Lina Khalifeh wants women to fight back.
She means that literally. At the 10th annual Women in the World summit, the Jordanian taekwondo powerhouse, who founded the first self-defense studio for women in the Middle East, had the audience out of their seats, kicking and throwing jabs.
But the charismatic Khalifeh’s early memories weren’t so buoyant. Viewed as “different” by kids in her neighborhood — “because I didn’t want to go inside and play with dolls,” she explained — she was targeted by boys who beat her up and dismissed by girls who ostracized her. Making matters worse, Khalifeh’s father dubbed her a “troublemaker” because she stood up to the guys who tried to pummel her.
“Women are called troublemakers and men are persistent,” Khalifeh told the audience.
She started training at a cousin’s martial arts studio at the age of five, but it wasn’t until college that she felt compelled to do something about violence against women in Jordan. When a friend turned up at her home “bloodied and bruised” after being physically assaulted by her father and brother, Khalifeh was shocked to hear her friend accept it, saying, “Women are weak, we cannot do anything. Let’s just face it.”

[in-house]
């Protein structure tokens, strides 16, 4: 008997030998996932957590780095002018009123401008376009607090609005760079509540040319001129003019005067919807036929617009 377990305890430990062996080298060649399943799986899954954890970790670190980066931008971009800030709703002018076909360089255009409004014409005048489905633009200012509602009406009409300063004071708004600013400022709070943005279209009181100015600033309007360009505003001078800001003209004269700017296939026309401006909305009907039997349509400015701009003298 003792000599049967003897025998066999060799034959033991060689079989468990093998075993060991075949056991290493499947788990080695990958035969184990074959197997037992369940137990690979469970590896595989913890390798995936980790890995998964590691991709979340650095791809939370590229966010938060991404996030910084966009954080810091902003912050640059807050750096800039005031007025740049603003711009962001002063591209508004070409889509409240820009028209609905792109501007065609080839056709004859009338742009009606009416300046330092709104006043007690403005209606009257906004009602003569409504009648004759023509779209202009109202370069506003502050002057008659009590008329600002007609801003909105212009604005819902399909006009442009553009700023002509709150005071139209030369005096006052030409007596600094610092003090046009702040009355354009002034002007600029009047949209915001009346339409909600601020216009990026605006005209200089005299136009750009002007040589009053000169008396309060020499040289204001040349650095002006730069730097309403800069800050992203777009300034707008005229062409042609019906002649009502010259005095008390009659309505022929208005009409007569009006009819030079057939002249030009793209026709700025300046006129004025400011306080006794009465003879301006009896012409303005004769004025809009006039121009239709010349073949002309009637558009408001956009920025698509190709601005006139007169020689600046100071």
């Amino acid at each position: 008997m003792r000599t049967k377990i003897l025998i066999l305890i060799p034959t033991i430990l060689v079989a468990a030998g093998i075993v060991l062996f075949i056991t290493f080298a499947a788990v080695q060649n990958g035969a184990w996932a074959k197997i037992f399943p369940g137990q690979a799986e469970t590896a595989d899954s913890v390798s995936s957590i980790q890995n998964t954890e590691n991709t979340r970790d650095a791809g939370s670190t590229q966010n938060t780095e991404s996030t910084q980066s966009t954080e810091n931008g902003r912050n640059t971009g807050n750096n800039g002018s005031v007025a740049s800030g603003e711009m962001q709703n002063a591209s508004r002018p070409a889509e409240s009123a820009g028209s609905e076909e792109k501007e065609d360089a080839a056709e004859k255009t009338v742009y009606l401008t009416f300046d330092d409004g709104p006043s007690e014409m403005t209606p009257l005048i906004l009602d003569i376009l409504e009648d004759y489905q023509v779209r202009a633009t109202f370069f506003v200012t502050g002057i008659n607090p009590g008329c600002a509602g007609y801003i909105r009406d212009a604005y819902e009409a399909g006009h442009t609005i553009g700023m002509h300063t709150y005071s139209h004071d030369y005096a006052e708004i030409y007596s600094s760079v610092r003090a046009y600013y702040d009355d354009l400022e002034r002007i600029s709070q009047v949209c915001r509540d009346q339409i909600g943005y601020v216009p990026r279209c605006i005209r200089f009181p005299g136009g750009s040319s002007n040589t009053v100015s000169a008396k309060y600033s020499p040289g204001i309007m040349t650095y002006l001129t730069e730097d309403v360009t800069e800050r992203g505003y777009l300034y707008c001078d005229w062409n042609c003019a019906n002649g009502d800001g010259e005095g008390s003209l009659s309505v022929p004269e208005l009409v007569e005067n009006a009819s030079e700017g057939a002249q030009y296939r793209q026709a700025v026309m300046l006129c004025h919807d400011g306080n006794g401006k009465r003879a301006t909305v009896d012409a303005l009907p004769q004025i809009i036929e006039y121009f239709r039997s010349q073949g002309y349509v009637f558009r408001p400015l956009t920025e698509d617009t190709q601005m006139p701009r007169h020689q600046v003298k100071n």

Khalifeh refused to yield. “I was like, ‘We can do something. We can stand strong and not accept injustice.’” She looked to her own life — martial arts had taught her to be confident. So, in 2012, she founded SheFighter Self-Defense School. Her mission: To teach women in Jordan how to protect themselves against domestic violence and sexual assault.
In just seven years, Khalifeh said, she’s trained 15,000 women — including British actress Emma Watson — and opened a studio in Hong Kong. She’s looking into options for a school in the United Arab Emirates. Ultimately, her goal is to open thousands of studios worldwide. She announced at the summit that she will bring SheFighter to the United States in November as part of a global tour.
Khalifeh has fans in high places. She was honored by President Barack Obama in 2015 during the White House’s Emerging Global Entrepreneurship event, and Hillary Clinton presented her with a Vital Voices Economic Empowerment Leadership award in 2018.
Khalifeh, who is openly gay, said she still gets threats — and occasionally faces legal action — from men. “It’s annoying having threats from men all the time,” she said with a laugh. But she has also seen change. Men stop her in the street and ask if their daughters can join SheFighter.
“They tell me, ‘You are my role model, I want to be like you.’ They’ll say, ‘If you’re running for president, I’ll vote for you.’ I’m like, ‘Well, we have a kingdom [in Jordan] I mean, but okay,” she said.
Going forward, Khalifeh wants to continue to think outside the box.
“Actually,” she said, “I just punch the box.”
Additional reporting by Arielle Swedback.